Francis Bacon was a 16th and 17th-century English philosopher, best known for introducing the empirical (scientific) method during the Scientific Revolution. Bacon first outlined the empirical method in his text, “The Advancement of Learning,” which he wrote in 1605. The work is addressed to King James I and divided into two parts. Each part is referred to as a book, with its own distinct sections.
Before Bacon, 'learning' largely meant memorizing the classics, especially Aristotle, and acceding to every dictat of established religion. In “The Advancement of Learning,” he argued that the only knowledge of importance was that which could be discovered by observation- 'empirical' knowledge rooted in the natural world. He championed the idea of state funding for experimental science and the creation of an encyclopedia.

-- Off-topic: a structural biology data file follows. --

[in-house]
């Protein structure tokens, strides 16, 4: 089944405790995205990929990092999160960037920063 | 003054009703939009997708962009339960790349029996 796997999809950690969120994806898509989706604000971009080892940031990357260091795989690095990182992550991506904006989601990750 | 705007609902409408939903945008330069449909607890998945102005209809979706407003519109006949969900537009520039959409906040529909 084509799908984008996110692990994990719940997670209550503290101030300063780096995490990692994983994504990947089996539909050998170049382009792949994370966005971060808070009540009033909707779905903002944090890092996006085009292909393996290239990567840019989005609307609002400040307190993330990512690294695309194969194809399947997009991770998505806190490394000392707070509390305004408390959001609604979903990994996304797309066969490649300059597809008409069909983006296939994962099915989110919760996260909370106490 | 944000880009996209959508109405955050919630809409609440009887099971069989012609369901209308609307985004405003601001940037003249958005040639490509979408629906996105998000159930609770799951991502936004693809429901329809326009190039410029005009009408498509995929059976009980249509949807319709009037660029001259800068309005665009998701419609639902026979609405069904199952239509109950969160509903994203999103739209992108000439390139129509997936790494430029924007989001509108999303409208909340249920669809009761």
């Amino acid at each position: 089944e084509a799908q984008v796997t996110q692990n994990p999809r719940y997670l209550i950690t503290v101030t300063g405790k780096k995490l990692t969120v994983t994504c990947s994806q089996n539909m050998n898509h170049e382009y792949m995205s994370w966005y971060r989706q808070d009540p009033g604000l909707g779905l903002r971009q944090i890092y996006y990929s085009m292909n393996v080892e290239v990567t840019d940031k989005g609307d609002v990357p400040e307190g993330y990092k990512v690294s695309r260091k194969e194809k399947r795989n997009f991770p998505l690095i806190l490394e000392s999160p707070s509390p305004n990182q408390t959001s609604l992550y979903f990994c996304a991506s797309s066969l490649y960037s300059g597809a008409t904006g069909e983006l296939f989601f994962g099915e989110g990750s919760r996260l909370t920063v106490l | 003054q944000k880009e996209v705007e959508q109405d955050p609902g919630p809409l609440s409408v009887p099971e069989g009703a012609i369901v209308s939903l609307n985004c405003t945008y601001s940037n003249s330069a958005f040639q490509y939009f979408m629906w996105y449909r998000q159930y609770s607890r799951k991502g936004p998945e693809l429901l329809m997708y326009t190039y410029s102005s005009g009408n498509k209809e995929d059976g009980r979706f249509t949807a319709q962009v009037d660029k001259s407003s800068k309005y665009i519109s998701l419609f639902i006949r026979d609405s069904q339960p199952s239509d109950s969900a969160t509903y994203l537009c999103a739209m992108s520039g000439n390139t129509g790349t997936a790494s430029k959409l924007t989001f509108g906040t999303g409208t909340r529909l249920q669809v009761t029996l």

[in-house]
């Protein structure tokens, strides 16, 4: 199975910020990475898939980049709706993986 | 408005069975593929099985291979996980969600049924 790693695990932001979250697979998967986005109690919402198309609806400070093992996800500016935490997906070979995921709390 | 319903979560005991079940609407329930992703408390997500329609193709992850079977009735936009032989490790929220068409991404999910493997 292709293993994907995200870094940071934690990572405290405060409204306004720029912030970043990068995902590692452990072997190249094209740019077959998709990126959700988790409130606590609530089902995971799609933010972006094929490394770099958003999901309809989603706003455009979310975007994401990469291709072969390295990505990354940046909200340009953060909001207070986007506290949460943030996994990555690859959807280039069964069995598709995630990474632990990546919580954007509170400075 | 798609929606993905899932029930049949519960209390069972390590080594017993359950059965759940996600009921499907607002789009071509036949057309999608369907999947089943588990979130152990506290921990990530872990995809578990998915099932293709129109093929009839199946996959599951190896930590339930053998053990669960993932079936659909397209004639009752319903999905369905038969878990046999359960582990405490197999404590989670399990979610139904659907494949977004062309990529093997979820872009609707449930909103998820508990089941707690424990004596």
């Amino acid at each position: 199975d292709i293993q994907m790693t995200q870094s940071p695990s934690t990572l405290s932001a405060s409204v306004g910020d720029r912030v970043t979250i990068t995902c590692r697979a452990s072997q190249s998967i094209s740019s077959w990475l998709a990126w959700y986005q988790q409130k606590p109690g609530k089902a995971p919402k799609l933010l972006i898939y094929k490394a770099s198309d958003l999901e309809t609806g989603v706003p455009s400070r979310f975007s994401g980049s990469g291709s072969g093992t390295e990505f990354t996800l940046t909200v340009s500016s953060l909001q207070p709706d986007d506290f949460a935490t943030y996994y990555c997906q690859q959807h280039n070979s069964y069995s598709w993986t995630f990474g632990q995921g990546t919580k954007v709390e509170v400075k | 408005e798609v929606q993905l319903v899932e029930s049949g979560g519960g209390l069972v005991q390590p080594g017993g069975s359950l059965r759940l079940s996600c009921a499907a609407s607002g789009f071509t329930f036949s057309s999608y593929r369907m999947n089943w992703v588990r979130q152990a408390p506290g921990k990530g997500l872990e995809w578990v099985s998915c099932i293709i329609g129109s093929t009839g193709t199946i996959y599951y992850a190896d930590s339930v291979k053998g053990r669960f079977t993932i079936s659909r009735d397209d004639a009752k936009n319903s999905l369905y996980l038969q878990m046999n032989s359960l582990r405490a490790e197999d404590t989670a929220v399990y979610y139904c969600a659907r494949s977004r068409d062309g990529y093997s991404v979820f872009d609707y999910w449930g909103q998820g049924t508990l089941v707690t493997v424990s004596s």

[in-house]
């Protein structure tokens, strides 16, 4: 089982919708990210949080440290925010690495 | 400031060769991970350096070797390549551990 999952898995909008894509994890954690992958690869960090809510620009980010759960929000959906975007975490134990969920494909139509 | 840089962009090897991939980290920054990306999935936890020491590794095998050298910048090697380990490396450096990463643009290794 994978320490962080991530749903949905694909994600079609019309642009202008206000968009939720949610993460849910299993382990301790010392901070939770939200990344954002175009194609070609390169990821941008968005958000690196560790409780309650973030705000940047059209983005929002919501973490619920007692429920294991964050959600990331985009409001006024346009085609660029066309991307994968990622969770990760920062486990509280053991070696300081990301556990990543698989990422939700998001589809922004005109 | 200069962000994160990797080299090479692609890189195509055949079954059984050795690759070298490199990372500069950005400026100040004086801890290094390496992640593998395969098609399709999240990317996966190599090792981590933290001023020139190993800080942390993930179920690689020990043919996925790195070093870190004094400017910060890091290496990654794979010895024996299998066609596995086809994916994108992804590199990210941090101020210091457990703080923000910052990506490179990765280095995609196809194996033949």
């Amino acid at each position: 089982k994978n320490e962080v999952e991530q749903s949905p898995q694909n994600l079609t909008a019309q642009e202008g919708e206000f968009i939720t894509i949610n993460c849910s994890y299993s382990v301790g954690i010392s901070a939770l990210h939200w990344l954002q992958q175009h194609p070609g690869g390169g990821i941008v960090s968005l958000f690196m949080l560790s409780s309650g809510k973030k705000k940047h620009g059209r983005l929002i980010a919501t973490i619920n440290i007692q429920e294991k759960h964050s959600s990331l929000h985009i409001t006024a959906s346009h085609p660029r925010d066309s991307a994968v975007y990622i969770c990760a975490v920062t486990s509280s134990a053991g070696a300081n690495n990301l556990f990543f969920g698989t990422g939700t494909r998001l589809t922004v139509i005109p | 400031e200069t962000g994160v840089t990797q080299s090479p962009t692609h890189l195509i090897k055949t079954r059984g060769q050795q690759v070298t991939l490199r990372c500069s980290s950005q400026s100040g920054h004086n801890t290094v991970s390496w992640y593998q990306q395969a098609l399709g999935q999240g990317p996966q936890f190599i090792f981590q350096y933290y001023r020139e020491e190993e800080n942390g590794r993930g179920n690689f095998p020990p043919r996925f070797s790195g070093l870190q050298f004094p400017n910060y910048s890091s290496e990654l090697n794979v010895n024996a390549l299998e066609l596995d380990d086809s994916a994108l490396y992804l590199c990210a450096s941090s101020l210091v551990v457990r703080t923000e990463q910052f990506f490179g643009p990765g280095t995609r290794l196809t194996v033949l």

Bacon's great claim to fame is not that he entered Trinity College, Cambridge, at the age of 12, not that he was Lord Chancellor of England under James I, nor even that he has been reputed the real writer of Shakespeare's plays, but that he was a philosopher of the first rank and the effective founder of the modern, experimental, scientific, approach to understanding.